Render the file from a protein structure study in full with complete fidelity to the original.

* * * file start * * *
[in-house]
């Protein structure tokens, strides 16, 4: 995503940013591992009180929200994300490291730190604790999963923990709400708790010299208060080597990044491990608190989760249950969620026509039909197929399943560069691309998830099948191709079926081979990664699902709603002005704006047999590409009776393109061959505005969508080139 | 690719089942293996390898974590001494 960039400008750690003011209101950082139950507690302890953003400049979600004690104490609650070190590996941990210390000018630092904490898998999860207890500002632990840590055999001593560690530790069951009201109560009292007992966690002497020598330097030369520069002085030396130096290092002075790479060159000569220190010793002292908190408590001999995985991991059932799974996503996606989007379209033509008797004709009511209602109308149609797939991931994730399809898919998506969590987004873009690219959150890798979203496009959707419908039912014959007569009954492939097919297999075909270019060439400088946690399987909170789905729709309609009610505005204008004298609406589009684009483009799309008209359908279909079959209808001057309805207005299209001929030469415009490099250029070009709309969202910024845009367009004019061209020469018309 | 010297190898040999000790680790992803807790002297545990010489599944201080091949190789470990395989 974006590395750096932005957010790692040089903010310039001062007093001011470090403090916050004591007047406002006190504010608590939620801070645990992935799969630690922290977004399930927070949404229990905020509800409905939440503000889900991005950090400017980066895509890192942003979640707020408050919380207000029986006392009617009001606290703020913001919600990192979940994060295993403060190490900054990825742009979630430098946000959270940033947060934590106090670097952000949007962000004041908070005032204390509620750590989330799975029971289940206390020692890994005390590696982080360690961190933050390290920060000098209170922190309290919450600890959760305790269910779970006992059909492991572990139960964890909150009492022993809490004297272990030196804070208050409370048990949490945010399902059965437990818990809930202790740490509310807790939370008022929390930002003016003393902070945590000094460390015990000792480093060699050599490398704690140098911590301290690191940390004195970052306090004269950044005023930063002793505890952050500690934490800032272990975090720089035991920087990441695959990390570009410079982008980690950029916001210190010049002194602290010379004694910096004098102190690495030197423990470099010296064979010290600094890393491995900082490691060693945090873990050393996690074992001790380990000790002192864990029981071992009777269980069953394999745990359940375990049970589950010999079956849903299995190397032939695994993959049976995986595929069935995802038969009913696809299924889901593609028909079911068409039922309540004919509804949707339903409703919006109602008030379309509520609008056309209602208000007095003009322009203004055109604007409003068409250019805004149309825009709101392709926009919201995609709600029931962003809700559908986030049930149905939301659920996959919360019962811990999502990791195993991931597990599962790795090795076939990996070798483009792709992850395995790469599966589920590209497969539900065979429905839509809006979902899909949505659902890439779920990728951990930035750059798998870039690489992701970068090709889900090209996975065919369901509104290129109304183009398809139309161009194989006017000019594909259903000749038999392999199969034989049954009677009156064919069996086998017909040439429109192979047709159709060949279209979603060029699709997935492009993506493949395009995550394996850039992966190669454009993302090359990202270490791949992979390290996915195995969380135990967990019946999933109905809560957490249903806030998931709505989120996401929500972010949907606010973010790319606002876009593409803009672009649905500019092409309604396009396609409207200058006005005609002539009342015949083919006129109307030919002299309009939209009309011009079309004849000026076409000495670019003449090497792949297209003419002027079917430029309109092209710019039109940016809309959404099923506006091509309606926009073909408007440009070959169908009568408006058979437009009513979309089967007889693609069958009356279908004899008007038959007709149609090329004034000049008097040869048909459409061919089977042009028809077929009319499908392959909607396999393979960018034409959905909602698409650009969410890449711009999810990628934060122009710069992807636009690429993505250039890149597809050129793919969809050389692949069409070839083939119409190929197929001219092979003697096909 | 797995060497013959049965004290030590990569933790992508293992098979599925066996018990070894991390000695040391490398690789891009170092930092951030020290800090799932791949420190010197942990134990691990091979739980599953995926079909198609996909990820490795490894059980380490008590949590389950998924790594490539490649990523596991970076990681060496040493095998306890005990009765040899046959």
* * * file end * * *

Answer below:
[in-house]
């Protein structure tokens, strides 16, 4: 995503940013591992009180929200994300490291730190604790999963923990709400708790010299208060080597990044491990608190989760249950969620026509039909197929399943560069691309998830099948191709079926081979990664699902709603002005704006047999590409009776393109061959505005969508080139 | 690719089942293996390898974590001494 960039400008750690003011209101950082139950507690302890953003400049979600004690104490609650070190590996941990210390000018630092904490898998999860207890500002632990840590055999001593560690530790069951009201109560009292007992966690002497020598330097030369520069002085030396130096290092002075790479060159000569220190010793002292908190408590001999995985991991059932799974996503996606989007379209033509008797004709009511209602109308149609797939991931994730399809898919998506969590987004873009690219959150890798979203496009959707419908039912014959007569009954492939097919297999075909270019060439400088946690399987909170789905729709309609009610505005204008004298609406589009684009483009799309008209359908279909079959209808001057309805207005299209001929030469415009490099250029070009709309969202910024845009367009004019061209020469018309 | 010297190898040999000790680790992803807790002297545990010489599944201080091949190789470990395989 974006590395750096932005957010790692040089903010310039001062007093001011470090403090916050004591007047406002006190504010608590939620801070645990992935799969630690922290977004399930927070949404229990905020509800409905939440503000889900991005950090400017980066895509890192942003979640707020408050919380207000029986006392009617009001606290703020913001919600990192979940994060295993403060190490900054990825742009979630430098946000959270940033947060934590106090670097952000949007962000004041908070005032204390509620750590989330799975029971289940206390020692890994005390590696982080360690961190933050390290920060000098209170922190309290919450600890959760305790269910779970006992059909492991572990139960964890909150009492022993809490004297272990030196804070208050409370048990949490945010399902059965437990818990809930202790740490509310807790939370008022929390930002003016003393902070945590000094460390015990000792480093060699050599490398704690140098911590301290690191940390004195970052306090004269950044005023930063002793505890952050500690934490800032272990975090720089035991920087990441695959990390570009410079982008980690950029916001210190010049002194602290010379004694910096004098102190690495030197423990470099010296064979010290600094890393491995900082490691060693945090873990050393996690074992001790380990000790002192864990029981071992009777269980069953394999745990359940375990049970589950010999079956849903299995190397032939695994993959049976995986595929069935995802038969009913696809299924889901593609028909079911068409039922309540004919509804949707339903409703919006109602008030379309509520609008056309209602208000007095003009322009203004055109604007409003068409250019805004149309825009709101392709926009919201995609709600029931962003809700559908986030049930149905939301659920996959919360019962811990999502990791195993991931597990599962790795090795076939990996070798483009792709992850395995790469599966589920590209497969539900065979429905839509809006979902899909949505659902890439779920990728951990930035750059798998870039690489992701970068090709889900090209996975065919369901509104290129109304183009398809139309161009194989006017000019594909259903000749038999392999199969034989049954009677009156064919069996086998017909040439429109192979047709159709060949279209979603060029699709997935492009993506493949395009995550394996850039992966190669454009993302090359990202270490791949992979390290996915195995969380135990967990019946999933109905809560957490249903806030998931709505989120996401929500972010949907606010973010790319606002876009593409803009672009649905500019092409309604396009396609409207200058006005005609002539009342015949083919006129109307030919002299309009939209009309011009079309004849000026076409000495670019003449090497792949297209003419002027079917430029309109092209710019039109940016809309959404099923506006091509309606926009073909408007440009070959169908009568408006058979437009009513979309089967007889693609069958009356279908004899008007038959007709149609090329004034000049008097040869048909459409061919089977042009028809077929009319499908392959909607396999393979960018034409959905909602698409650009969410890449711009999810990628934060122009710069992807636009690429993505250039890149597809050129793919969809050389692949069409070839083939119409190929197929001219092979003697096909 | 797995060497013959049965004290030590990569933790992508293992098979599925066996018990070894991390000695040391490398690789891009170092930092951030020290800090799932791949420190010197942990134990691990091979739980599953995926079909198609996909990820490795490894059980380490008590949590389950998924790594490539490649990523596991970076990681060496040493095998306890005990009765040899046959």